Life of the Party (PG-13) More watchable than Identity Thief or Tammy, though that isn’t saying much. Melissa McCarthy’s latest comedy vehicle has her playing a mom who’s unceremoniously ditched by her husband and decides to go back to school at the same university where her teenager daughter (Molly Gordon) just started. The star’s charm can’t convince us that this suburban mother’s cultural cluelessness is cool enough to win over her daughter’s classmates, nor can a few stray lines make up for the general lack of inventiveness with which this premise is treated. McCarthy did this whole character much more effectively in a recent Saturday Night Live sketch. It’s only five minutes or so, and it’s free to watch. Also with Gillian Jacobs, Adria Arjona, Sarah Baker, Chris Parnell, Jimmy O. Yang, Julie Bowen, Stephen Root, and Jacki Weaver.
The Miracle Season (PG) The best volleyball movie ever made, which unfortunately doesn’t say very much. This tells the true story about a high-school volleyball team in Iowa that has to defend their state title after their star player (Danika Yarosh) is killed in a road accident. Helen Hunt cuts an authoritative figure as the team’s coach who can only think to push the team harder in the wake of its grief, but the rest of the acting is nondescript and director Sean McNamara (Bratz) can’t give the volleyball sequences the excitement that they deserve. There isn’t a single emotional beat here that feels like it wasn’t taken from a thousand other sports dramas just like it. Also with Erin Moriarty, Tiera Skovbye, Jason Gray-Stanford, Rebecca Staab, Nesta Cooper, and William Hurt.
Nothing to Lose (PG) This biography of Brazilian bishop Edir Macedo is financed entirely by Edir Macedo, and stars Petrônio Gontijo as the founder of the Universal Church of the Kingdom of God. Also with Day Mesquita, Beth Goulart, Dalton Vigh, André Gonçalves, and Enzo Barone.
Overboard (PG-13) Some expert performances by Eugenio Derbez and Anna Faris carry this thing for a while. This gender-flipped remake of the 1978 Goldie Hawn-Kurt Russell comedy stars Faris as an overburdened single mom who gets mistreated by a spoiled Mexican playboy (Derbez) and then gets back at him by claiming to be his wife after he falls off his yacht and loses his memory. These actors’ skills are impossible not to admire, but throwing a rich guy into the life of a construction worker doesn’t yield as much comic material as it should, and the plot gets sticky with the machinations of his family back in Mexico. Derbez’ ongoing attempt to make himself a star on our side of the border needs better material. Also with Eva Longoria, John Hannah, Emily Maddison, Cecilia Suárez, Mariana Treviño, Omar Chaparro, Mel Rodriguez, and Swoosie Kurtz.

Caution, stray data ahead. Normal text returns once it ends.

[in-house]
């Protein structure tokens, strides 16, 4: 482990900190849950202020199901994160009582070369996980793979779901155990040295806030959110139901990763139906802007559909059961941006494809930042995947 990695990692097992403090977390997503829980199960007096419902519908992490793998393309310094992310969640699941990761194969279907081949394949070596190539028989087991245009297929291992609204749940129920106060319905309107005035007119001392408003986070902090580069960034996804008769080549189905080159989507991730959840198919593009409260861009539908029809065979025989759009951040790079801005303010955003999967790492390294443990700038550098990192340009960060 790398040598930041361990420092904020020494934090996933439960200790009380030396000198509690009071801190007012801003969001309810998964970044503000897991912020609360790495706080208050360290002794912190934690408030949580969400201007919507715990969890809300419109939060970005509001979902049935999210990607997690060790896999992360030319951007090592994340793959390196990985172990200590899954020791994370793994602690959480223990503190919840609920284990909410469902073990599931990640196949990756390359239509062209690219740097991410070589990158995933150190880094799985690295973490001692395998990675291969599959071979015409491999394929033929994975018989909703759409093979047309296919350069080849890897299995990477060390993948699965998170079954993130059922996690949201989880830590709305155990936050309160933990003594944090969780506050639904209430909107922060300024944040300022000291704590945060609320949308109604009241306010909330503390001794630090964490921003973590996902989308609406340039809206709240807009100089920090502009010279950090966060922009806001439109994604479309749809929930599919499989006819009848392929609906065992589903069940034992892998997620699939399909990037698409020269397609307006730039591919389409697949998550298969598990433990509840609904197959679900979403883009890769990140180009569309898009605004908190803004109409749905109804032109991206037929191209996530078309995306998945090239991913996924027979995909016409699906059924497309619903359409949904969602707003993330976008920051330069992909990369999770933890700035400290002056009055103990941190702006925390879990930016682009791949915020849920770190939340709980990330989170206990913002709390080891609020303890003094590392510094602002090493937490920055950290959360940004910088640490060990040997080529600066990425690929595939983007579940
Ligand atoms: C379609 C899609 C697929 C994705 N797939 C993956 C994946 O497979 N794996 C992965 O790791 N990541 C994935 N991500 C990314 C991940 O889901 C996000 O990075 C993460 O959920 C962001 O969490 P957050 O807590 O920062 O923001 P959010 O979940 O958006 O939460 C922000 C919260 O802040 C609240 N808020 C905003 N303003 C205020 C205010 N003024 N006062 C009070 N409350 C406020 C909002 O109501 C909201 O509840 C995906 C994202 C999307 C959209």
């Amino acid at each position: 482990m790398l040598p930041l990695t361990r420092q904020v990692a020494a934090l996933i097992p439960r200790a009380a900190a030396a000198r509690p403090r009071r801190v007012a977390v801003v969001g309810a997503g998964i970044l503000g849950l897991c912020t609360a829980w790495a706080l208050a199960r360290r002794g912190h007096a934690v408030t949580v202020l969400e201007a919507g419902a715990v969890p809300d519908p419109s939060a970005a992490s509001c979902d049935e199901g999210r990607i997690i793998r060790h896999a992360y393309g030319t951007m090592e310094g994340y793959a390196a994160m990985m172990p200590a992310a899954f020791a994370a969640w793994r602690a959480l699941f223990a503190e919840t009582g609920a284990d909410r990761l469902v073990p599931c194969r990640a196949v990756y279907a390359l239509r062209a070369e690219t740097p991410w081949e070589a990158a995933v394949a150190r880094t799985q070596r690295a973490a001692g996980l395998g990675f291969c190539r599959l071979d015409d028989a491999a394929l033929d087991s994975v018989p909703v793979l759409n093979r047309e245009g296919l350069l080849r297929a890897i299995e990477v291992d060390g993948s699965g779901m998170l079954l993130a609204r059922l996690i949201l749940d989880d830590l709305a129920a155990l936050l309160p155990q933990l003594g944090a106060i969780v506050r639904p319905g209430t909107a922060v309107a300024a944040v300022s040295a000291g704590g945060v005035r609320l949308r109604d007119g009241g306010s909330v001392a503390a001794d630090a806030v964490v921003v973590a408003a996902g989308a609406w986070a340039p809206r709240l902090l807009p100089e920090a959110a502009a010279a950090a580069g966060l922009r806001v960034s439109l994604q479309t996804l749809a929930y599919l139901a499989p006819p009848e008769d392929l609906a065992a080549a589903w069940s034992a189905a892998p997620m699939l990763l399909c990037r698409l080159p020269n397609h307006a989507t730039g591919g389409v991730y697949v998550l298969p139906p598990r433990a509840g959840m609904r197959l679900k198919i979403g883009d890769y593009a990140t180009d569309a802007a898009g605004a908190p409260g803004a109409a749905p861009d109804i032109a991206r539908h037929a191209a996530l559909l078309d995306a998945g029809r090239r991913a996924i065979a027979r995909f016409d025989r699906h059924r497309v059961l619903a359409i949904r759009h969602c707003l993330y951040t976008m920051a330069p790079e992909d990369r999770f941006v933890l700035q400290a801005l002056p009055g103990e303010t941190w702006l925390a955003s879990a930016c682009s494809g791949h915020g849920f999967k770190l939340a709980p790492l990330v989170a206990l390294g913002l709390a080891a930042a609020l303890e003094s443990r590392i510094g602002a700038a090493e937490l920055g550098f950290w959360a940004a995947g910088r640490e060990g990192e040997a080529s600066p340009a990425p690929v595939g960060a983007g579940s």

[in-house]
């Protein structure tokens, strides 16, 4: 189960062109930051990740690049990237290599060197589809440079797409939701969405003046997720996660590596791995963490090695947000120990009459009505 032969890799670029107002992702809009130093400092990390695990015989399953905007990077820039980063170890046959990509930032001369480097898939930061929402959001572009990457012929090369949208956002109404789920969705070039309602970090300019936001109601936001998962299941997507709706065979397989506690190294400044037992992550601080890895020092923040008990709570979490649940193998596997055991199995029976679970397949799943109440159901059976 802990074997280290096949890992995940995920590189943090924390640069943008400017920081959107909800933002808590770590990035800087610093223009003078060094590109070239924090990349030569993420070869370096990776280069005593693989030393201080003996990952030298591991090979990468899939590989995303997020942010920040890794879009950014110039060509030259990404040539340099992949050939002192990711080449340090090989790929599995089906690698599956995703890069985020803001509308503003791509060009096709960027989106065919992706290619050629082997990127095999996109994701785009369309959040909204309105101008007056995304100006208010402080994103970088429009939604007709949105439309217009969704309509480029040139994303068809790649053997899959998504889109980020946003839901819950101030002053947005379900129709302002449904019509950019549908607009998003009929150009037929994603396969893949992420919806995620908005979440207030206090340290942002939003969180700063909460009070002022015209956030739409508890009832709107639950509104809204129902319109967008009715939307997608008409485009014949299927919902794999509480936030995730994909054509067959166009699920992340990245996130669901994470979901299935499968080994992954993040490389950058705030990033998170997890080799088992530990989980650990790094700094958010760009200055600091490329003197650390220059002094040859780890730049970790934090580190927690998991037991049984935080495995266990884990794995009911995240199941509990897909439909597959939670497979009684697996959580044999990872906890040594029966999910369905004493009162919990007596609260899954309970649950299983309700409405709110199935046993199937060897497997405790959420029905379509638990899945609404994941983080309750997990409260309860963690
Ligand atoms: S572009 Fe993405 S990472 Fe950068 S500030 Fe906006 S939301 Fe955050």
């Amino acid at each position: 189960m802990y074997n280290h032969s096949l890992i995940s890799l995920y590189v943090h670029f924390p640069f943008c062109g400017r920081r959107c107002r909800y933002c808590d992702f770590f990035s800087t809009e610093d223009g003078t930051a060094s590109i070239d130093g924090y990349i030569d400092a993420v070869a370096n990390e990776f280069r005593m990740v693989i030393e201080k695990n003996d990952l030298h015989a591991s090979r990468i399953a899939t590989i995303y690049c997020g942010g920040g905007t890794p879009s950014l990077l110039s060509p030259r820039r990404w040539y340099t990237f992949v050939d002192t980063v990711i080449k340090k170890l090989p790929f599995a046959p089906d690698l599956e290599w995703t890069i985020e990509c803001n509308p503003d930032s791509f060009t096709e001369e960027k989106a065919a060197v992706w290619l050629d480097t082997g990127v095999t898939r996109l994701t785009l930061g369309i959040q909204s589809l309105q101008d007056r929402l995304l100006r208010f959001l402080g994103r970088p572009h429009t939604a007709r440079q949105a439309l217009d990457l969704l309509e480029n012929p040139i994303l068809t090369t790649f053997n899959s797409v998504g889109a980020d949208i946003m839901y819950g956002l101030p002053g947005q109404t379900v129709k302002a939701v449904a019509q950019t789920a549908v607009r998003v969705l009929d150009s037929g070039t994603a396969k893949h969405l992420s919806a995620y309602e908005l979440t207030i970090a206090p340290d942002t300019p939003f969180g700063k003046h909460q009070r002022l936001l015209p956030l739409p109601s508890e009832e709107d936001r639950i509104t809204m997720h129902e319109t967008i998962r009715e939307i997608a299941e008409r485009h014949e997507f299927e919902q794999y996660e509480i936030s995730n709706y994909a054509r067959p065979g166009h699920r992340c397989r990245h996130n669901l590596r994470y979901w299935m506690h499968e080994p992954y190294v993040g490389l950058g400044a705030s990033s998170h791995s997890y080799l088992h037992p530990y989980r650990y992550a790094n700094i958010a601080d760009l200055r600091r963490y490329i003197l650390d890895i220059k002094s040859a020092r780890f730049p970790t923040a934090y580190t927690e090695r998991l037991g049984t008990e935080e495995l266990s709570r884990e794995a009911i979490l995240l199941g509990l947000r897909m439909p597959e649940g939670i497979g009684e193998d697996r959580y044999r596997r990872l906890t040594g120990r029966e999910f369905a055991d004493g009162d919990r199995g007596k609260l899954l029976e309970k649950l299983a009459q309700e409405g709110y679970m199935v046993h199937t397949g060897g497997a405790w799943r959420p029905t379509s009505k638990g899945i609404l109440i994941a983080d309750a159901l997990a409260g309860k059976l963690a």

Pacific Rim: Uprising (PG-13) John Boyega’s star power carries this thing along for a while, until the monsters and robots start smashing each other into buildings again. The sequel takes place 10 years after the events of Guillermo Del Toro’s 2013 movie, as the kaiju manage to infiltrate the rebuilding human world and build even bigger monsters. Boyega’s a petty outlaw who has to straighten himself out and team up with a mechanically inclined girl (Cailee Spaeny) to save the world again. Longtime TV writer Steven S. DeKnight takes up this sequel as his filmmaking debut, and doesn’t bring a fresh outlook on the mix even though he turns Charlie Day’s scientist into a villain. This movie is made for Chinese audiences more than it is for ours. Also with Scott Eastwood, Max Zhang, Adria Arjona, Tian Jing, Burn Gorman, Karan Brar, Wesley Wong, Lily Ji, Ivanna Sakhno, and Rinko Kikuchi.